Each interaction with him from that day forward began with greetings in tagalog, and then chit-chat conversation about life. How was my day at work, how was his, etc. He was a very kind man, very fatherly toward me. He noticed my back brace one time and asked about it. He mistook it for a girdle, and said "Why do you wear that thing? You trying to lose weight?" I informed him of my injury, to which he became very concerned. He asked me many questions, he asked me if I had hurt it at work. I told him I had to move furniture sometimes, and that's how it became injured. His typical carefree countenance changed to one of determination. "Where is your manager?" he asked, firmly, but not with anger towards me. "Bakit, po? What's the matter?" "I need to give them a piece of my mind for making a tiny girl do such work!" I told him it was okay, that the issue was being resolved. He calmed down a little bit, and told me "You should find another job. This is not suitable working conditions for you. I worry for your health." I told him that I was on work restrictions, and was not being made to work very hard like before. He told me "If I find a job, I will let you know." I thanked him, touched by his fatherly protective care for me.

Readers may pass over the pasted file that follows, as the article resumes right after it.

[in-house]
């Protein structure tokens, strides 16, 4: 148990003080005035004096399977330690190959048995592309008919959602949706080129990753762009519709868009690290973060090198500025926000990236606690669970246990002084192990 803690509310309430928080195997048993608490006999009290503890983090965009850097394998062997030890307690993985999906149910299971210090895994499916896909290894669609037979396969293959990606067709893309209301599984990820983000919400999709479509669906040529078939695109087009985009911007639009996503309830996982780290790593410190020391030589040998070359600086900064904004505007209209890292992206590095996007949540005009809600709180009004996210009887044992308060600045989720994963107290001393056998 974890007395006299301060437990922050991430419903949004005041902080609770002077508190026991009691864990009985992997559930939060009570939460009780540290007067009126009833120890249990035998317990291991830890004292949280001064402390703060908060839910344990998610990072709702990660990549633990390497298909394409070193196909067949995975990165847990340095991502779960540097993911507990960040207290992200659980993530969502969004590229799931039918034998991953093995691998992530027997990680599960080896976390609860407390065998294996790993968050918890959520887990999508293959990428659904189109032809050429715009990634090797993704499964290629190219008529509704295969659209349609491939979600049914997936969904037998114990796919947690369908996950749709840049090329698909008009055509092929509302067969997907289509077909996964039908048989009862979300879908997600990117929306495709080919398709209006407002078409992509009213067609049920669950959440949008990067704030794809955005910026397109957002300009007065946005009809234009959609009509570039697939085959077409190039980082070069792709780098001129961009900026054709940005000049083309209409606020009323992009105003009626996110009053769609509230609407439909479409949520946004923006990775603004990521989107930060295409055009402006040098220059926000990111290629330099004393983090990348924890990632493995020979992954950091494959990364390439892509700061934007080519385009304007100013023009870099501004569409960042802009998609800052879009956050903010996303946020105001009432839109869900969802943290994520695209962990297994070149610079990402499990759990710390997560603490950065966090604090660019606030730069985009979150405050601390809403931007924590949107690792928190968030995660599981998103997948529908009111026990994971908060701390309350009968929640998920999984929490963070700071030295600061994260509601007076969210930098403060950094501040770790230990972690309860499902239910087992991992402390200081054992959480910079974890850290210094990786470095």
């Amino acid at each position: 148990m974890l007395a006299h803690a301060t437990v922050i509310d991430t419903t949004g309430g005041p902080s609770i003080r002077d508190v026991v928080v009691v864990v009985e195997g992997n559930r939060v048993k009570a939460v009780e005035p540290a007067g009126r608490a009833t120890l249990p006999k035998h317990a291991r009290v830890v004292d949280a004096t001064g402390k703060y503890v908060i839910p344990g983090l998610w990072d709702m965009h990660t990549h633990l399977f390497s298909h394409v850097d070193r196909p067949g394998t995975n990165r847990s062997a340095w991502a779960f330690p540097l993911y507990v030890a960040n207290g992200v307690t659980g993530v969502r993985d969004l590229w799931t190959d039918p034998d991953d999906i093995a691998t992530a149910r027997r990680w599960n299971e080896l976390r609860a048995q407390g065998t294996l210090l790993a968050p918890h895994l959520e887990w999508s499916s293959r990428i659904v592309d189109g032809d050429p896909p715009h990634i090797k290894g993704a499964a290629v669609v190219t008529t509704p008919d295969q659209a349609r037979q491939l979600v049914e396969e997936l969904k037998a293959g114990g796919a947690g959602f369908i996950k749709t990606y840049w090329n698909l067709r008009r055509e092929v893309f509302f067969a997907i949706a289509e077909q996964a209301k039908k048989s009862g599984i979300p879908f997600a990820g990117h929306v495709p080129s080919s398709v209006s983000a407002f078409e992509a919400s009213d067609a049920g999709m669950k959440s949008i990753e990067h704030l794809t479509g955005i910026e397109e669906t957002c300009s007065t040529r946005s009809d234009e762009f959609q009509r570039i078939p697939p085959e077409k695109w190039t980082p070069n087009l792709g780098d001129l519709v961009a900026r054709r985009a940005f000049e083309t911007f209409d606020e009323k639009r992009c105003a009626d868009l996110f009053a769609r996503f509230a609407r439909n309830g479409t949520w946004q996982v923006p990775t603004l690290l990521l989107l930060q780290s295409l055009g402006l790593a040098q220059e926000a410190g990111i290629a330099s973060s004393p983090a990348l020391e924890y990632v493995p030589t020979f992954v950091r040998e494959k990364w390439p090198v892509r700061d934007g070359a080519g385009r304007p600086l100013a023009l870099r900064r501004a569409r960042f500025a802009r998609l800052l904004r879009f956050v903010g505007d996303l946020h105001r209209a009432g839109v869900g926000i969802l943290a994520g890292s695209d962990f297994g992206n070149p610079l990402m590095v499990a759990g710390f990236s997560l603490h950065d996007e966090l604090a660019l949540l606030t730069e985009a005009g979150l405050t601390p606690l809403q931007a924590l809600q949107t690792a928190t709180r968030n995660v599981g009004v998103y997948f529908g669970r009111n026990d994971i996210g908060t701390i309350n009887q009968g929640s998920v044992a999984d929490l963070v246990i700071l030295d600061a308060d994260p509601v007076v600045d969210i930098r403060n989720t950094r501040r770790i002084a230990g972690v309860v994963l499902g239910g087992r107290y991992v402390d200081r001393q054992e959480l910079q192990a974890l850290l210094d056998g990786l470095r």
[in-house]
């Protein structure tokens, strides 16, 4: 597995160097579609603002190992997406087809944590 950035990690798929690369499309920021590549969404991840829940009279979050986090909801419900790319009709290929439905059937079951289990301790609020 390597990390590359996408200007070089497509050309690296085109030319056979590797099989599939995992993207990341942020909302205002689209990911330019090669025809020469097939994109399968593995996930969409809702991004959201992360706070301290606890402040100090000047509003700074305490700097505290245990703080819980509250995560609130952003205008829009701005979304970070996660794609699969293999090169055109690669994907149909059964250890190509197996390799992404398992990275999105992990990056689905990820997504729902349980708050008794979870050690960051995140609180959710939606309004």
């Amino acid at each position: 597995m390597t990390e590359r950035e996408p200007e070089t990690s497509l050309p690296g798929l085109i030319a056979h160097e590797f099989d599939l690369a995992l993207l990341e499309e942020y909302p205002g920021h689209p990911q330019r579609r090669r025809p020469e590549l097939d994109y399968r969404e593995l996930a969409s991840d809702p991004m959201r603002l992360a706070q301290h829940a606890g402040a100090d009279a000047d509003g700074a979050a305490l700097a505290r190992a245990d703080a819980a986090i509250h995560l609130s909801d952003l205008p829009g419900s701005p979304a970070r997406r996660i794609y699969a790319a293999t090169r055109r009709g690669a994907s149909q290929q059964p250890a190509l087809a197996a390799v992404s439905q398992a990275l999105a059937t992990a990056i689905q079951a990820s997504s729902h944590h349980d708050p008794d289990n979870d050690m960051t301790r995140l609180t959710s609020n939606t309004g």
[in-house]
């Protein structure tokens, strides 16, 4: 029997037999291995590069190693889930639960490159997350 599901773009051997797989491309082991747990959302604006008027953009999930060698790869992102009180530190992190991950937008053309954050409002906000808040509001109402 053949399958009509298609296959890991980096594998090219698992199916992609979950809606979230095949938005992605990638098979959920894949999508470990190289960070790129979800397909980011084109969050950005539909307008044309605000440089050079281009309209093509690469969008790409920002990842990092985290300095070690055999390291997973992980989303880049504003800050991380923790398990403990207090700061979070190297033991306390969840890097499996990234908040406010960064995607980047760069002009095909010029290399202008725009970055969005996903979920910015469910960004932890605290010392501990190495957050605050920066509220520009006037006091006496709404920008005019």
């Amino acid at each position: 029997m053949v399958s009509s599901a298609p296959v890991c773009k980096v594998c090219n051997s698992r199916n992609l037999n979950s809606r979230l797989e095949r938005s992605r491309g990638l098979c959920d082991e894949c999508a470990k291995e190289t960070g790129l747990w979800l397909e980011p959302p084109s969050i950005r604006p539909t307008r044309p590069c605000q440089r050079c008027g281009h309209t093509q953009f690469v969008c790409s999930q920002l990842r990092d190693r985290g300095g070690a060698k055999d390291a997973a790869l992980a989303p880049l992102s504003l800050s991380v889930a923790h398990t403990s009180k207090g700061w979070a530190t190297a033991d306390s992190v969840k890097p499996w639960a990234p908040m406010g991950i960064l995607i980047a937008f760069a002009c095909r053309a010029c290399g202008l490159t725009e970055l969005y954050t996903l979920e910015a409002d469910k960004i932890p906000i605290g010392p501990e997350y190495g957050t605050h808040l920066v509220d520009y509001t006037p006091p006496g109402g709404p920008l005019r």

The next time I saw him, he was his usual cheery self. Greeting in Tagalog, then proceed with transaction and chit-chat, just like normal. He sighed audibly. I asked "Tough day at work?" He laughed unconvincingly, and told me "You could say that." "Busy?" "No, not 'busy', just no 'customers'". "Oh, you prefer busy days?"
He became very awkward at that, and said "I don't really prefer any days. Days come, days go. It's just my job." Deciding not to press the issue any further, I just said "I see." There was a long pause as I rang up his dried mangoes. "Chibi..." he started out (he knew my nickname and referred to me as such) "Yes, Paul?"